Archive for May, 2009

Sandanona Conference Spring 2009

May 21, 2009

Sandanona frontIn an exciting development, the entire program of SIT’s Spring 2009 Sandanona Conference on the Teaching and Learning of Language is available online.

Part of the Donald B. Watt Library’s continuing expansions, the digital collection now includes MAT student presentations with abstracts, presenters, locations, and times.  Additionally, selected session hand-outs will be available online following the conference.

Offered on a theme of reflection (if you didn’t guess from the program covers), conference sessions are configured into workshops, demonstrations or papers by the 37 presenters as a culmination of their classes which conclude this week.

To register for the conference, which is Monday, May 25, through Wednesday, May 27, please send your email request to  Please state which sessions you would like to attend.  There is no charge to attend the conference, but space is strictly limited.

See you here!Sandanona back


Decoding and Comprehension

May 20, 2009
Jim Cummins
Jim Cummins

Responding to an article by Jim Cummins, Stephanie Wilton Kumagai bases her insights on experience teaching in Japan and Costa Rica as well as her SIT learning.  Her final presentation for the academic year MAT, “She Said What?!,” is a demonstration of the teaching skills required to turn miscommunication in intercultural classrooms into productive learning.

In his article “The Challenge of Learning Academic English,” Jim Cummins examines how English and academic subject teachers can support English language learners and other students who struggle with reading.  As the academic level becomes more challenging in the middle years of elementary school, these students often fall behind their classmates and find it difficult to catch up.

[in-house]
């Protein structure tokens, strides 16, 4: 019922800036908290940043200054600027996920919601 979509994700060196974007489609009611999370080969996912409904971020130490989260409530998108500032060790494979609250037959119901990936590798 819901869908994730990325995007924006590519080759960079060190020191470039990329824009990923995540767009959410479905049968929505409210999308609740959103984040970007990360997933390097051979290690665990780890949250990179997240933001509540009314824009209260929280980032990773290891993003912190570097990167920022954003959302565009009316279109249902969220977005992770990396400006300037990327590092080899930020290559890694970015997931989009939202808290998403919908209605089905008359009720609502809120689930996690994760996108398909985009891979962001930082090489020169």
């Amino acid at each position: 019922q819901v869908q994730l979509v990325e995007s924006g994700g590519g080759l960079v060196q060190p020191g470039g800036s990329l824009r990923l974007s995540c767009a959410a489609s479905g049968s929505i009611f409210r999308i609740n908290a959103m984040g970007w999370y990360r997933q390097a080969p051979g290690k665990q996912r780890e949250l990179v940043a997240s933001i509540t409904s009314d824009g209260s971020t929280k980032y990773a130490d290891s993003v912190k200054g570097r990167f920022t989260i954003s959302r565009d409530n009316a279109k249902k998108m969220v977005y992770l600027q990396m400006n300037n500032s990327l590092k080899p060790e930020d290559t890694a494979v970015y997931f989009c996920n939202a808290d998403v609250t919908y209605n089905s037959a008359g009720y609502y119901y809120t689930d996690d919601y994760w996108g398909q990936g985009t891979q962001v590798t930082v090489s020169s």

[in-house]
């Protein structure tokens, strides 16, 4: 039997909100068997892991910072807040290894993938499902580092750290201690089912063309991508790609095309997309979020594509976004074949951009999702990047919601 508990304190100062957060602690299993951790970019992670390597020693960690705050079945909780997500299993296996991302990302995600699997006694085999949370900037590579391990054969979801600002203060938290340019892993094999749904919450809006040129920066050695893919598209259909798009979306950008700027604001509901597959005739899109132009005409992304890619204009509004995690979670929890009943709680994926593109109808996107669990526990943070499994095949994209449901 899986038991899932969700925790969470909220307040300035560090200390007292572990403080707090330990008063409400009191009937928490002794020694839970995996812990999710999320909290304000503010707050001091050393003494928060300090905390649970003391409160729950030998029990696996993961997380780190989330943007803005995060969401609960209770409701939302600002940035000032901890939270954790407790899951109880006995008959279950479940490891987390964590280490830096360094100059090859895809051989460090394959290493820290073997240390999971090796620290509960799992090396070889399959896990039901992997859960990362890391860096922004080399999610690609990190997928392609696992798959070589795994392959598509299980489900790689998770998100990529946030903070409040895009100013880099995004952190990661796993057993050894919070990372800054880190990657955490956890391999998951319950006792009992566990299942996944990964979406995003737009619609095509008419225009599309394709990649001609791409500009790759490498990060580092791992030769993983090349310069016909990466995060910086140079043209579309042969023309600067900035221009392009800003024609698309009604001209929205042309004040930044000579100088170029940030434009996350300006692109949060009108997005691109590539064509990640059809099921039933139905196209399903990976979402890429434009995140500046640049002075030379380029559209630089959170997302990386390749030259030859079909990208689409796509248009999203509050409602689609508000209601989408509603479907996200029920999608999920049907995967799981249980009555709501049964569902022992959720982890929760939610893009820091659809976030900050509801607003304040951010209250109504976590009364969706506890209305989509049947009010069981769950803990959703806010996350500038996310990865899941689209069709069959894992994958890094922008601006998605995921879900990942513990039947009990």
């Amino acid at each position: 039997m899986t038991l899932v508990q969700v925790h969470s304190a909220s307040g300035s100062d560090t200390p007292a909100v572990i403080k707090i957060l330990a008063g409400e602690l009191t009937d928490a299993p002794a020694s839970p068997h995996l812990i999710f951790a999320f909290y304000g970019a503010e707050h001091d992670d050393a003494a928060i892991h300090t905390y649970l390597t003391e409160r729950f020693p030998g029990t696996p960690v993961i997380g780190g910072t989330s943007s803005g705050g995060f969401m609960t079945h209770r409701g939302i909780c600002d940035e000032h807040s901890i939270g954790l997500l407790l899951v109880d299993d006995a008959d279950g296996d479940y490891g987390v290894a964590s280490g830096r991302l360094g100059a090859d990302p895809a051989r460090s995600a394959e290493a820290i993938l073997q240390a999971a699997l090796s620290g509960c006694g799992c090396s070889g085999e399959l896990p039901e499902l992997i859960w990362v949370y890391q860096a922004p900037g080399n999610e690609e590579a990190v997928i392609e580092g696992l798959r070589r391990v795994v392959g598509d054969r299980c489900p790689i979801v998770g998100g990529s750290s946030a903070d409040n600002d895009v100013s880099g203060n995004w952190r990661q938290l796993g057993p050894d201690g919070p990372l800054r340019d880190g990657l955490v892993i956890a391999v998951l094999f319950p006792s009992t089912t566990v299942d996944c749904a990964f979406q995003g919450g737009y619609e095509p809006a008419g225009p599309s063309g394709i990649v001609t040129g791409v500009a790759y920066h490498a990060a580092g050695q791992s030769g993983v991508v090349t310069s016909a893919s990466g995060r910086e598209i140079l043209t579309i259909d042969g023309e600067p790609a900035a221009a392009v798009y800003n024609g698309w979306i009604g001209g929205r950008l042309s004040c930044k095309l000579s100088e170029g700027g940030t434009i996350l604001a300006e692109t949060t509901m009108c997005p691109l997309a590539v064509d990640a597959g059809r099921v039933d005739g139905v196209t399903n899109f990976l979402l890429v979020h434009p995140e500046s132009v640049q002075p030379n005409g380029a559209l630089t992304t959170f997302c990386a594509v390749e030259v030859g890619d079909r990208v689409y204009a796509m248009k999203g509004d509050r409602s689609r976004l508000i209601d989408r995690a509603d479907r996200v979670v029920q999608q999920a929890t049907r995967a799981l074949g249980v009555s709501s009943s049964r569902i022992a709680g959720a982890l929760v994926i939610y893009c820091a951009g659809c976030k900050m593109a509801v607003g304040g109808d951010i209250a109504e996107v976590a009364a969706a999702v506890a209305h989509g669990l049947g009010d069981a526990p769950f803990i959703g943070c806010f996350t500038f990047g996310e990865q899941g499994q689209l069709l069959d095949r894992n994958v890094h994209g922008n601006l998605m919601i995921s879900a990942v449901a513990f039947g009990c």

Cummins suggests there are two primary ways in which students fall behind (more…)

Campus Views: May

May 14, 2009

Not much has changed on the campus in the past two years since these views of SIT were filmed in May 2007.  With happy thanks to Erin Erickson.

Colleen: To Teach Reading

May 11, 2009

Colleen GarrettWorking toward SIT’s MA in Teaching English as a Second Language in US Public Schools and a Vermont teacher’s license, Colleen responds to a challenge from her professor in a class on literacy.

She identifies what she wants to remember.  It is a personal statement and one that all teachers must answer for themselves.  Doing so, Colleen demonstrates her beliefs about teaching and learning, about others, and about herself.

Written in the winter of 2009, Colleen was braiding her SIT learning, her previous teaching experience in Taiwan, and her observations of English learners in US public schools.

The Five Most Important Lessons for Teaching Reading

Literacy, the ability to read, is an essential tool for anyone who wants to participate fully in society. However, it is an unnatural act. (more…)

Anna: Politics of English

May 8, 2009

Anna RozzoMAT student Anna Rozzo has experience teaching in the U.S. and Morocco.  Anna took the new Politics of TESOL elective course this spring, and shares her thoughts, reactions, and key learnings regarding the class below.

This course covered many topics that are essential to my professional development as an ESOL teacher.  I am now better informed about terminology and have a deepened understanding of Kachru’s circles. Besides examining professional terminology and reviewing the various types of ESOL models popular in the world today, taking a serious look at such issues as globalization, linguistic imperialism, language “development”, and sustainable teaching was an important part of this class for me.   (more…)

New Elective: Politics of English

May 4, 2009

phot_burkettThis spring the MAT program introduced a new elective.  Taught by visiting faculty member Beverly Burkett, the course has proven popular.  Here, Bev talks about the experience of developing the course, its content, and what she is learning through teaching it.

The new course, The Politics of Teaching English to Speakers of Other Languages came about partly as a result of a discussion at the end of our Approaches class in the Fall. My students asked me how teaching has been a political act for me; how, particularly in my experience in South Africa, teaching has created change. (more…)